February 6, 2013

Babble On #35: "All Alone in the Night"

Sheridan uses a string of attacks on merchant ships as an excuse to pilot a Starfury: getting abducted by aliens in the process. While he's gone Earthforce General William Hague arrives to urgently speak with him on important business. Meanwhile Ambassador Delenn returns to the Grey Council to hear their decision on how to react to her startling transformation the previous year.

This is a strange episode of Babylon 5, because while some fairly important events happen in terms of the broader story arc the episode as a whole feels incredibly inconsequential and underwhelming. Much of the episode is based around either Delenn talking to other Minbari in a big dark room or Sheridan having fistfights in a fairly unconvincing alien prison set. There's also time taken to give Sheridan a symbolism-filled dream and get a mysterious message from Vorlon ambassador Kosh. I hate dream sequences in film and television. They feel tedious and pretentious with few exceptions. This episode is not an exception.

The other big event of arc significance is the revelation that Sheridan was appointed by Hague to command Babylon 5 specifically to vet its command crew for trustworthiness and integrity. That vetting process now done, he confides in Garibaldi, Ivanova and Franklin his secret mission: the death of President Santiago was no accident, and both he and Hague believe that the Psicorps are masterminding the Clark presidency. It's nice that they've picked this ball up again, but unfortunately in picking up one they appear to have dropped another.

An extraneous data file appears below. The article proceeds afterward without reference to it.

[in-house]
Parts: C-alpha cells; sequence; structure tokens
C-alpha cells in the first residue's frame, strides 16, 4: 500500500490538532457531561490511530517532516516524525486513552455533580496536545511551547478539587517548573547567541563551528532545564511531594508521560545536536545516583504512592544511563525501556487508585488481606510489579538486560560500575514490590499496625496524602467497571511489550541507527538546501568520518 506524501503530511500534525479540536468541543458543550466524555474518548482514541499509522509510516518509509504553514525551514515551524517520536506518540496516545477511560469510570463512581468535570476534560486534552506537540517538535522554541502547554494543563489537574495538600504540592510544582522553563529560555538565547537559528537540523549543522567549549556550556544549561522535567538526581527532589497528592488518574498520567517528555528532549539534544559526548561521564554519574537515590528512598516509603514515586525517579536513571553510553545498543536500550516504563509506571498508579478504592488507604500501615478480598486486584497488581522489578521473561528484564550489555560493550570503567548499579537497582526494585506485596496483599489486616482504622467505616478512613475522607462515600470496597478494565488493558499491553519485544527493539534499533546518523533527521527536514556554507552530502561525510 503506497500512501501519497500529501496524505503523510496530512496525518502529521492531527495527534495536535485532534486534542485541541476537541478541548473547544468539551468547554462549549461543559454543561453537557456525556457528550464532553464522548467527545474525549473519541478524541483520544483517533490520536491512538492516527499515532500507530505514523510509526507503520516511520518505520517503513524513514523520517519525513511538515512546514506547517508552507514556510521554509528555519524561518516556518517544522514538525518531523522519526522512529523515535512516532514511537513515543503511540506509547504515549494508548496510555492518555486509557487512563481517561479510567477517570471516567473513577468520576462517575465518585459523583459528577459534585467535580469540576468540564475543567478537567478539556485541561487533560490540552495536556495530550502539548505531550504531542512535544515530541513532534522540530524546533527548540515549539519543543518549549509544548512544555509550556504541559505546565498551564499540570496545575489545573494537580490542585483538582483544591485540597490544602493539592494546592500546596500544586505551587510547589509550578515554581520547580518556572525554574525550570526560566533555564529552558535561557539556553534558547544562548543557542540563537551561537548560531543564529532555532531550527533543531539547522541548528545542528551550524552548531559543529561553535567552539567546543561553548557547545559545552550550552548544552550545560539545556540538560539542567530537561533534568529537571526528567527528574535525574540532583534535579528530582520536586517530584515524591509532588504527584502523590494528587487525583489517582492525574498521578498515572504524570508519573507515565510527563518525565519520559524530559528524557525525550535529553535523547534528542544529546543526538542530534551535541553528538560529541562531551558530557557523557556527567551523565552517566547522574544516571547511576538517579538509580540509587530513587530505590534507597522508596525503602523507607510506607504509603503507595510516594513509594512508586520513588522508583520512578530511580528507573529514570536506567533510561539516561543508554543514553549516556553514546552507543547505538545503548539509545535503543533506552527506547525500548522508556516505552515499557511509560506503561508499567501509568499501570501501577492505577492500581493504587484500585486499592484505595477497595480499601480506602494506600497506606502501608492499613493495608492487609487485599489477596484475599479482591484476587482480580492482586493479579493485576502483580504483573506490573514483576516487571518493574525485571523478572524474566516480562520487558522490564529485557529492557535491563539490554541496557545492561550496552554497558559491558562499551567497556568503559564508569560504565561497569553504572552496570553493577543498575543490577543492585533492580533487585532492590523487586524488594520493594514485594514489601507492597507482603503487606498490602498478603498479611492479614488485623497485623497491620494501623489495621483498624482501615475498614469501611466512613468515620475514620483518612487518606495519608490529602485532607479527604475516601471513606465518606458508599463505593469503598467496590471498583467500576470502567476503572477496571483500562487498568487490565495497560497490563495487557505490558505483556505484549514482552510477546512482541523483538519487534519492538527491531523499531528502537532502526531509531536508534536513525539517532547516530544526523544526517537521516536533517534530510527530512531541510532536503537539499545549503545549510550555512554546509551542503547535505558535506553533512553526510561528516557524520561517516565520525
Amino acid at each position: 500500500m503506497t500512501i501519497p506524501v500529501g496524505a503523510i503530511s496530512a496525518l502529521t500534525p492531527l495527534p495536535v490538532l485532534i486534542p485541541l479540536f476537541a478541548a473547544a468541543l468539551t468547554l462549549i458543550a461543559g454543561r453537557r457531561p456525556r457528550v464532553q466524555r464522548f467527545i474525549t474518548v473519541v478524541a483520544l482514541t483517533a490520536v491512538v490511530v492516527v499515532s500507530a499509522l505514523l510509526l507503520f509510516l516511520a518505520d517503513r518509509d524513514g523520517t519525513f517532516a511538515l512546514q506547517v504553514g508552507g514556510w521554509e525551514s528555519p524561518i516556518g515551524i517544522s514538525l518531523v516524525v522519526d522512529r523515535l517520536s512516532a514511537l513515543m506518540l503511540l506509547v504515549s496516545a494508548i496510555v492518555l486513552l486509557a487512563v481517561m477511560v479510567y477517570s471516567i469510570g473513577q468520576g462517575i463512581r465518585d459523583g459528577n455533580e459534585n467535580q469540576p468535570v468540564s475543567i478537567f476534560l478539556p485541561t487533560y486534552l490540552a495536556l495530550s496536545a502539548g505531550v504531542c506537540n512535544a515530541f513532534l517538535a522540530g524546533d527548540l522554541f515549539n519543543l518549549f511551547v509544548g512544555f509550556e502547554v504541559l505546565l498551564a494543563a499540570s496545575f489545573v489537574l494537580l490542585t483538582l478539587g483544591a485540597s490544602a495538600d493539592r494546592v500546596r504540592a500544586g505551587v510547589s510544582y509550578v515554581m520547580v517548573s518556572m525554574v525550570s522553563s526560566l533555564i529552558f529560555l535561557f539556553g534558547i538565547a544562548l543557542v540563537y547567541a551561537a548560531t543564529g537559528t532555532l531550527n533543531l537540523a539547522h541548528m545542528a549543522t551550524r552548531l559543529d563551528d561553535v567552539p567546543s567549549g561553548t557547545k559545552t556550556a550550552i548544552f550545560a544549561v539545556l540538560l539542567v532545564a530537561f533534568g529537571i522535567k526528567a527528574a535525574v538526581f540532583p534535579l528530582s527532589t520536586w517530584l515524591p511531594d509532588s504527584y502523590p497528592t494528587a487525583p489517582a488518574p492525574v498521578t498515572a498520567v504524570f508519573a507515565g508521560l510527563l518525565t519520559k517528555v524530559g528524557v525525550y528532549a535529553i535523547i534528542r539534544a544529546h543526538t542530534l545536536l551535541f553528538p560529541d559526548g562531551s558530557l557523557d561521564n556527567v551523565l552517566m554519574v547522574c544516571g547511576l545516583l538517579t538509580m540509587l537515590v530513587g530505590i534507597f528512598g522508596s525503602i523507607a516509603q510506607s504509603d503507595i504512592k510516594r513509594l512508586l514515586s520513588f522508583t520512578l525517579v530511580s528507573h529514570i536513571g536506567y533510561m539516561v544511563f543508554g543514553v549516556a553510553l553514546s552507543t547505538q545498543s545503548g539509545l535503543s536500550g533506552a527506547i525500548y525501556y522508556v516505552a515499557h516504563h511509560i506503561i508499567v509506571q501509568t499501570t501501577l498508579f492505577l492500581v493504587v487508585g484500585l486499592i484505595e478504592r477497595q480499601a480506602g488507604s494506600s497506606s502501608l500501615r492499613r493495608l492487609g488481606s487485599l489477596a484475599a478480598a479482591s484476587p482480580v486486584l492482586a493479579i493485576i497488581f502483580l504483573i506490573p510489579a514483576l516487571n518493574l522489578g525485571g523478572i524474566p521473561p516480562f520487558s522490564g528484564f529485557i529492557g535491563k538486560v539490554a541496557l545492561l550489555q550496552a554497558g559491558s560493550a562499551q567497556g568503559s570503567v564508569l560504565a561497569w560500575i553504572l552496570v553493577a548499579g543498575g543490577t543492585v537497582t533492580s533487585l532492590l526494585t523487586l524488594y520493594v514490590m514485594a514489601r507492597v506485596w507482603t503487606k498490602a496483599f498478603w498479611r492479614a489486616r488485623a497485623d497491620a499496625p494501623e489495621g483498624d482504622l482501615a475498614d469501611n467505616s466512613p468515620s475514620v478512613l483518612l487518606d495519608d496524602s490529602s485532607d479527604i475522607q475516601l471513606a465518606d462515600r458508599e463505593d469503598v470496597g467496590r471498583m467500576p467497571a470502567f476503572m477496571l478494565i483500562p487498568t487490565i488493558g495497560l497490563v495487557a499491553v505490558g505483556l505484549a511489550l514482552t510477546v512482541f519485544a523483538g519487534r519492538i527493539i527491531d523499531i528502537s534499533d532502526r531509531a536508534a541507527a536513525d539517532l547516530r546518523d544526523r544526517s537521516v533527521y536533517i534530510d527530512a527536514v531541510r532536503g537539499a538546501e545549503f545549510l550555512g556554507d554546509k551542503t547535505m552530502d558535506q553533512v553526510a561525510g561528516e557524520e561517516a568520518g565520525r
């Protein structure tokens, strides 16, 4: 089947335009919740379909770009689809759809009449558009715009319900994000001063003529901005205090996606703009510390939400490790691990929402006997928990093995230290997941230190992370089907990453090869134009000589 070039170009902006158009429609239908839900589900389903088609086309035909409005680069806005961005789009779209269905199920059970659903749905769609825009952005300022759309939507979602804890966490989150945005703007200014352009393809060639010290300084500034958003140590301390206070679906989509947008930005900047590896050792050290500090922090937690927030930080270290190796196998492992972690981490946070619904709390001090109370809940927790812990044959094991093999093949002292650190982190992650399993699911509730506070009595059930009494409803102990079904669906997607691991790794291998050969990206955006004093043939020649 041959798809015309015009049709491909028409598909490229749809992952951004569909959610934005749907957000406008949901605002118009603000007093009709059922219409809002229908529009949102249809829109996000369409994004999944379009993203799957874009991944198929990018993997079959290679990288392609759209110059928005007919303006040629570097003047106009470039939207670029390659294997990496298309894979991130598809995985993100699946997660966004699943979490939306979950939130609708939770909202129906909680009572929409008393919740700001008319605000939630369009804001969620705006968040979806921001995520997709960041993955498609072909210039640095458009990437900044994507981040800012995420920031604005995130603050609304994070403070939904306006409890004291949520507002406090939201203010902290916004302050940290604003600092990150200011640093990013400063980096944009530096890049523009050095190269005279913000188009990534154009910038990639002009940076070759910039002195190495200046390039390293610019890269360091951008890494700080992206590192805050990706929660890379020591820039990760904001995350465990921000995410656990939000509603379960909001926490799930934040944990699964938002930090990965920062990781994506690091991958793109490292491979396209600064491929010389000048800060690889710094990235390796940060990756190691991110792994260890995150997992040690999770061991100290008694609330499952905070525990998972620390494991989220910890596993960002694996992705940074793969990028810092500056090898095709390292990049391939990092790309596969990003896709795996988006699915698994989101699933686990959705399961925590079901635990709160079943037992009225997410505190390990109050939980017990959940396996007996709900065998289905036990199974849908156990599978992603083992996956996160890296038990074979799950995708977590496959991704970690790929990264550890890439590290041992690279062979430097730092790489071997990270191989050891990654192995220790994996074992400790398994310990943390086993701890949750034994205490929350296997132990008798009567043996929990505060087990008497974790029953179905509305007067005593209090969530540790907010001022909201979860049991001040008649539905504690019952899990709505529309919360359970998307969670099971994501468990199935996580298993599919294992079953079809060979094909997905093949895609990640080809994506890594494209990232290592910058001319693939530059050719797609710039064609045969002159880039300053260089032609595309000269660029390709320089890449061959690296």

For the second week in a row the Narn-Centauri War fails to score any significant mention. Sheridan doesn't even bother to mention it to the Narn that he rescues from abduction, who likely isn't aware the conflict has started again. This is getting increasingly annoying: "The Coming of Shadows" felt like a game-changer for the series, and yet here we are two episodes later and it may as well be halfway through Season 1.

This felt like a very ordinary hour of television, albeit one with some significant plot developments. I'm giving it a stamp of approval, but it's a weakly applied stamp and done in a grudging fashion. Keep your expectations low, and you will probably find this one a mediocre but passable diversion.

11 episodes into Season 2: the half-way point. Six have been good (or, at least, broadly satisfactory), giving Season 2 a rolling score of 55%.

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